Team creates LEDs, photovoltaic cells, and light detectors using novel one-molecule-thick material.
Three young faculty members in the School of Engineering have been named to career development professorships. The announcements were made by Provost Mark S. Wrighton.
Anne M. Mayes of the Department of Materials Science and Engineering has been selected to hold the Class of 1948 Career Development Professorship.
Kevin N. Otto of the Department of Mechanical Engineering has been named to the Robert N. Noyce Career Development Professorship.
Shi-Chang Wooh of the Department of Civil and Environmental Engineering has been selected to be an Esther and Harold E. Edgerton Assistant Professor.
All the appointments are for three-year terms.
Professor Mayes joined the MIT faculty in January 1993 after two years as a visiting scientist at the IBM Almaden Research Center in San Jose, CA.
A professor of polymer physics, she holds the SB degree in materials science and engineering from MIT (1986) and the PhD in materials science and engineering from Northwestern University, Evanston (1991).
Her research group of four graduate students, one undergraduate and a postdoctoral fellow is involved in theoretical and experimental investigations of polymer systems, with a special focus on block copolymers and surface and interface modification. Professor Myers is a recipient of an NSF Young Investigator Award.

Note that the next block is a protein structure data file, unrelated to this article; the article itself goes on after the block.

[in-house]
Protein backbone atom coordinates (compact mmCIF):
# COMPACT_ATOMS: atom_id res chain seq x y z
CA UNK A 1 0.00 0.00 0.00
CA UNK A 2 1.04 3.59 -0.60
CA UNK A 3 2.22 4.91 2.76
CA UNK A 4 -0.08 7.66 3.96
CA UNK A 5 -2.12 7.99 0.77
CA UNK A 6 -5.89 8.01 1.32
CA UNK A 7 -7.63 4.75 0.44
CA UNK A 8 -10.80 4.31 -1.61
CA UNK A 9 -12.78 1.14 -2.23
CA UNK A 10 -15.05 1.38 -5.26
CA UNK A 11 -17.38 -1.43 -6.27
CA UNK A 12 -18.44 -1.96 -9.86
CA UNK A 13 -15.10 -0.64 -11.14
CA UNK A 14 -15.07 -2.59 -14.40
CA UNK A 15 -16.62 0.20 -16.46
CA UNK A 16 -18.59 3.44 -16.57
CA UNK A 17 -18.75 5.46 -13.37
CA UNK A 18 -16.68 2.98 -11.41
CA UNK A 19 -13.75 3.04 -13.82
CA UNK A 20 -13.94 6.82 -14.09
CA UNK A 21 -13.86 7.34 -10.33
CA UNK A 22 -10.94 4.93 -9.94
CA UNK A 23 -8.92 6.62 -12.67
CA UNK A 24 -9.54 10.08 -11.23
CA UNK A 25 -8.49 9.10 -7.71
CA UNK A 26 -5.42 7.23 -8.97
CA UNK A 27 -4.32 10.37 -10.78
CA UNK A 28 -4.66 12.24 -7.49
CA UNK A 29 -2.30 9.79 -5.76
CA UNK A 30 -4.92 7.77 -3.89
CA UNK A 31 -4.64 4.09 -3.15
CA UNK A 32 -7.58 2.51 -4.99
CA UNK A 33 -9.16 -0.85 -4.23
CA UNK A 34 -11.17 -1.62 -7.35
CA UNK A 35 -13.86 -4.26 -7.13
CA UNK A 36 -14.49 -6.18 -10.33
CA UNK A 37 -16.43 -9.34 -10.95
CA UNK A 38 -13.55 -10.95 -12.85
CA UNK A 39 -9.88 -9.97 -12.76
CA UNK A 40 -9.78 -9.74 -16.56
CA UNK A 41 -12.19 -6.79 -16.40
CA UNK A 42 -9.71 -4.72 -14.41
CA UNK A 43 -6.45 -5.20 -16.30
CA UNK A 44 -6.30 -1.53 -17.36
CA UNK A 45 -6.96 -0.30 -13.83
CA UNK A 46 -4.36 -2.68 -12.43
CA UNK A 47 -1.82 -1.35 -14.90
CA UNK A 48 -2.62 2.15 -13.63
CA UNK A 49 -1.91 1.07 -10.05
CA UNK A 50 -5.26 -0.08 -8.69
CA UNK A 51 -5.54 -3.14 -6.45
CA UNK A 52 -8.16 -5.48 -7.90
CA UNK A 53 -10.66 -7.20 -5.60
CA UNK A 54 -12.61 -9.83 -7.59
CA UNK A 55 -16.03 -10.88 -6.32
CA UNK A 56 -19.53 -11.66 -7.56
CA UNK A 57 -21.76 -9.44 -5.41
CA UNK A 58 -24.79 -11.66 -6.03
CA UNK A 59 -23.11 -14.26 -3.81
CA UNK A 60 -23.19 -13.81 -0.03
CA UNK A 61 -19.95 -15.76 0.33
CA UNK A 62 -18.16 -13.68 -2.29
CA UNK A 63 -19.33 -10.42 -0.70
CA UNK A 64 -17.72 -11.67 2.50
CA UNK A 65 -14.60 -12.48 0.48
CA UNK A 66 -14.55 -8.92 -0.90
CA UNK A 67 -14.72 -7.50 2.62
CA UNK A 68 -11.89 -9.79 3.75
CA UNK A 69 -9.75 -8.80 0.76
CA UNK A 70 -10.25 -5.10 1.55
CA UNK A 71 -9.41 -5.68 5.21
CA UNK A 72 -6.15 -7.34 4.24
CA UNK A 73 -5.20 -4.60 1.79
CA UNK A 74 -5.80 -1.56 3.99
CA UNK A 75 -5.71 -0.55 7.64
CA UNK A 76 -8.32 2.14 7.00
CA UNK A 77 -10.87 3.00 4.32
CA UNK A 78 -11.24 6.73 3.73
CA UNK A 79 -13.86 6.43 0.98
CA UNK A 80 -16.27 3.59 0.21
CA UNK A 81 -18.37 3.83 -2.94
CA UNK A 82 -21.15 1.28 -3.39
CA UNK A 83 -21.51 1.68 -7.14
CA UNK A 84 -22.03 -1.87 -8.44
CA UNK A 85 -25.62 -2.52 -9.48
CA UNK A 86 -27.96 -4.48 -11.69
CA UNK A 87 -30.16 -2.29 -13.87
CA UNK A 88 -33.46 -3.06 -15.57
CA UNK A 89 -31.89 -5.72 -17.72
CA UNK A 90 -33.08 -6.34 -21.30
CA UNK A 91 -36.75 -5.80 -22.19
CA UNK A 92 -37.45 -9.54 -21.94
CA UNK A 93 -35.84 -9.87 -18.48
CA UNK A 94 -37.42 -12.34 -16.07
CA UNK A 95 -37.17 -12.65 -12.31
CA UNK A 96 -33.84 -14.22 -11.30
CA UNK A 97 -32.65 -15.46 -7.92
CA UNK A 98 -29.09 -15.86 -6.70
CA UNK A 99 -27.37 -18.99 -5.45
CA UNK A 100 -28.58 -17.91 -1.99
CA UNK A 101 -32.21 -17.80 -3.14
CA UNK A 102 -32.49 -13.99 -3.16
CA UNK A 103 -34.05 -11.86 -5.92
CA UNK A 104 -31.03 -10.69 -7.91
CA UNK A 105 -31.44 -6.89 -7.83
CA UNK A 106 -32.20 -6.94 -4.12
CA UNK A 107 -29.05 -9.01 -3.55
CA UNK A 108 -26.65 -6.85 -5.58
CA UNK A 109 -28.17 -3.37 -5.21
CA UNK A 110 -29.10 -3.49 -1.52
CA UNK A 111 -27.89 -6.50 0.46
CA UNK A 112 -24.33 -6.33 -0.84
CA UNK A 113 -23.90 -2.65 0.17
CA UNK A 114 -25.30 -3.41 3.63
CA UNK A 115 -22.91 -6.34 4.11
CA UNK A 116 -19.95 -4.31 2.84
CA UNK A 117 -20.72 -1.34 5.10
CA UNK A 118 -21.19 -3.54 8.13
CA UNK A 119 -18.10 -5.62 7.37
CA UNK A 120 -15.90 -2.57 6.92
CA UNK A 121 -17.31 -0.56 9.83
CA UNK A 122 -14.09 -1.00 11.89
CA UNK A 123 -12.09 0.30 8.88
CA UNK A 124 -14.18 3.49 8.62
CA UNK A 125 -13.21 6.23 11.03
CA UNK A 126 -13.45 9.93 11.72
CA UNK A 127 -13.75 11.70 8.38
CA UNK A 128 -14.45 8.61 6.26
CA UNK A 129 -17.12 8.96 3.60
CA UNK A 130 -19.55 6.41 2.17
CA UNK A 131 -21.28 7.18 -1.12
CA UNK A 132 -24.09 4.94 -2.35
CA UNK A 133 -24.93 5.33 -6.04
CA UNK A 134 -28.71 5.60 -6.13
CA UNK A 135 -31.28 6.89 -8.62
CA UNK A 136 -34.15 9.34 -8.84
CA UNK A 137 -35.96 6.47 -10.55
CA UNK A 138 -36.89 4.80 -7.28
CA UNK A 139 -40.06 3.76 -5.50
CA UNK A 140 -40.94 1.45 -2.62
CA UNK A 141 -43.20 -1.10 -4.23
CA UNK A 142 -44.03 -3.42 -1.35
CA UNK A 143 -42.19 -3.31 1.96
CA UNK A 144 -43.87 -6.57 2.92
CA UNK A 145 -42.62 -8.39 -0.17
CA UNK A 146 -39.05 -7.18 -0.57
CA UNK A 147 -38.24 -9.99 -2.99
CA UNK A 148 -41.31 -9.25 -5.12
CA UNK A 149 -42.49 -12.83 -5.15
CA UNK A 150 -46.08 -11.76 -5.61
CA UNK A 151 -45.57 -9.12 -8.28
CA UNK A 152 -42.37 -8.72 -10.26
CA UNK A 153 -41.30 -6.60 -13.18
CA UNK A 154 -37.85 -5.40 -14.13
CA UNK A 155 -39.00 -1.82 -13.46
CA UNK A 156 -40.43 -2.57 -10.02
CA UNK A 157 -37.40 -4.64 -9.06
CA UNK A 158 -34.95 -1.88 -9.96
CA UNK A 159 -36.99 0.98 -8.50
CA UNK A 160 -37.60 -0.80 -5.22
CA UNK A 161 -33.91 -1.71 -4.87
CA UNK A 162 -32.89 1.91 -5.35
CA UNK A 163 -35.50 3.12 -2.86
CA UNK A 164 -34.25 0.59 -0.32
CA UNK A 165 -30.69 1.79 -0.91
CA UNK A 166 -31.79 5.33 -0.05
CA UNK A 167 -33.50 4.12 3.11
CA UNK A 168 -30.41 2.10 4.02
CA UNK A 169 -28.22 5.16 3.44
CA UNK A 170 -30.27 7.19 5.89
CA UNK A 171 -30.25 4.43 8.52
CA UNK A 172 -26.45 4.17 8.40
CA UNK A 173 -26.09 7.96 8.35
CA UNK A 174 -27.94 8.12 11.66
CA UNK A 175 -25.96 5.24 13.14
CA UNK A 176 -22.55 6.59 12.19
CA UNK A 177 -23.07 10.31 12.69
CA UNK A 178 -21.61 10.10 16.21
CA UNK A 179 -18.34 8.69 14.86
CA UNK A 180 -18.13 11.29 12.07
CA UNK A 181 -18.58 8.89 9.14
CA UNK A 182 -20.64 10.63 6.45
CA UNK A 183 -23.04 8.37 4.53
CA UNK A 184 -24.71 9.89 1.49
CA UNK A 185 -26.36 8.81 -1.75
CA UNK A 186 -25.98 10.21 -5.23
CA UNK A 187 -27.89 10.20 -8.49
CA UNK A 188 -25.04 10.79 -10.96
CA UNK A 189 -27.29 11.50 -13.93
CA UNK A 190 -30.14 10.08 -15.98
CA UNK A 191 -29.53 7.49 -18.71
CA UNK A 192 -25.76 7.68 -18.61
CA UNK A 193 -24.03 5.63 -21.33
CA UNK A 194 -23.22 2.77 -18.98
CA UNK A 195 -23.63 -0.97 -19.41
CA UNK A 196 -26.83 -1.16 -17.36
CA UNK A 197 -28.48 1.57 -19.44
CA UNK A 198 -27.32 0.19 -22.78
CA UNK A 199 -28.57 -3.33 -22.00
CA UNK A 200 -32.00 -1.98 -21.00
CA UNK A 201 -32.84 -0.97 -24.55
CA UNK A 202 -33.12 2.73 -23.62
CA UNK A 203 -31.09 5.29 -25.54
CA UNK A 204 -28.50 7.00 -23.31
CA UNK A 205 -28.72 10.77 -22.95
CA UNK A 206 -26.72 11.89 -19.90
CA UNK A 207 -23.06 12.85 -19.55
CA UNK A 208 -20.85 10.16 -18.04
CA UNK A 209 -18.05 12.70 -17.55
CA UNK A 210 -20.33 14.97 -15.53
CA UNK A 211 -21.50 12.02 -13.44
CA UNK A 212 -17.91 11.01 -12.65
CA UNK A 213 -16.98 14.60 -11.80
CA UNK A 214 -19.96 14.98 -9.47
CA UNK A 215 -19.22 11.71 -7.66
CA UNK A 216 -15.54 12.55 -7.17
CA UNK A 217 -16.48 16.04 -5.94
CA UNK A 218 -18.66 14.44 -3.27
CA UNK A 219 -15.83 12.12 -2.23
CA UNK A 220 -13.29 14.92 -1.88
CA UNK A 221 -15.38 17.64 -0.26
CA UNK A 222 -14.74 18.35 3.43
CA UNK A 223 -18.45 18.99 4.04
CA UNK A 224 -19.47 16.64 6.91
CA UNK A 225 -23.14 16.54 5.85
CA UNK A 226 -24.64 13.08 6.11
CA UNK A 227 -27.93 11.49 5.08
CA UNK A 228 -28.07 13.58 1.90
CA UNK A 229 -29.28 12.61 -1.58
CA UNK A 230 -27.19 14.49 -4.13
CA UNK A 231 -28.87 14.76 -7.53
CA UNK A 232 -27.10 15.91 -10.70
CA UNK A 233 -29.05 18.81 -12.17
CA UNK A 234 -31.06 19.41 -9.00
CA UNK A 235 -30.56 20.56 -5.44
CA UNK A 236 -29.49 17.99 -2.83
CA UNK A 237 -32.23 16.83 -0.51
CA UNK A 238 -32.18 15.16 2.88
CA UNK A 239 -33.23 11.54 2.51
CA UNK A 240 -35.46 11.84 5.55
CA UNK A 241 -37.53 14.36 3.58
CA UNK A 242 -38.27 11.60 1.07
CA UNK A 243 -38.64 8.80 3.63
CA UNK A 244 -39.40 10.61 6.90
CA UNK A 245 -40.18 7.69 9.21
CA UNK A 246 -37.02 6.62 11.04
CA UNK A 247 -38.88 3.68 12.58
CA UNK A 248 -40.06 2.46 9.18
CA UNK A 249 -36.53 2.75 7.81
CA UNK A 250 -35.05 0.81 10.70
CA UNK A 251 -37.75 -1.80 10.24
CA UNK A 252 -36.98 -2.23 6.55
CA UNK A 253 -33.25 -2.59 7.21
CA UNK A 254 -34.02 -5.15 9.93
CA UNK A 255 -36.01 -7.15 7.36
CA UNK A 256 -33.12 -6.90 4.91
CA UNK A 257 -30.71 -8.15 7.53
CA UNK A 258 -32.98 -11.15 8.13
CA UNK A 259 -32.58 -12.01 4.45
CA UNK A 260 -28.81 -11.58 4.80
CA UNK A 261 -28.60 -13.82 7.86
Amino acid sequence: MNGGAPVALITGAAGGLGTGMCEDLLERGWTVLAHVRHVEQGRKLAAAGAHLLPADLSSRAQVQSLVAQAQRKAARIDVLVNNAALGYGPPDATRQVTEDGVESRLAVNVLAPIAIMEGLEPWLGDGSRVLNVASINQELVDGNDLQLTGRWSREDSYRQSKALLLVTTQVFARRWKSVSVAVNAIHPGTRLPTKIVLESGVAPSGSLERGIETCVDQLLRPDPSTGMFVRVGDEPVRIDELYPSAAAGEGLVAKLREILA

Professor Otto, who holds the BS degree in mechanical engineering from the University of Minnesota (1987) and the PhD in engineering and applied science from the California Institute of Technology (1992), joined MIT in 1992.
His research and teaching are focused on developing and using engineering and manufacturing based structured methods for product development. He is active in the Leaders for Manufacturing research program.
Professor Wooh, who has been at MIT since October 1994, holds the BS degree in mechanical engineering from Yonsei University, Seoul, Korea (1981), the MS in mechanical and aerospace engineering from Illinois Institute of Technology (1984), and the PhD in theoretical and applied mechanics from Northwestern University, Evanston (1989).
From 1992-94 he was a research scientist-assistant professor at Northwestern, where his research and teaching involved nondestructive evaluation and mechanics of composite materials including thick polymer composites, ceramic matrix composites and metal matrix composites.
He is currently teaching Design of Steel Structures and will teach Nondestructive Evaluation of Materials and Structures.
A version of this article appeared in MIT Tech Talk on May 10, 1995.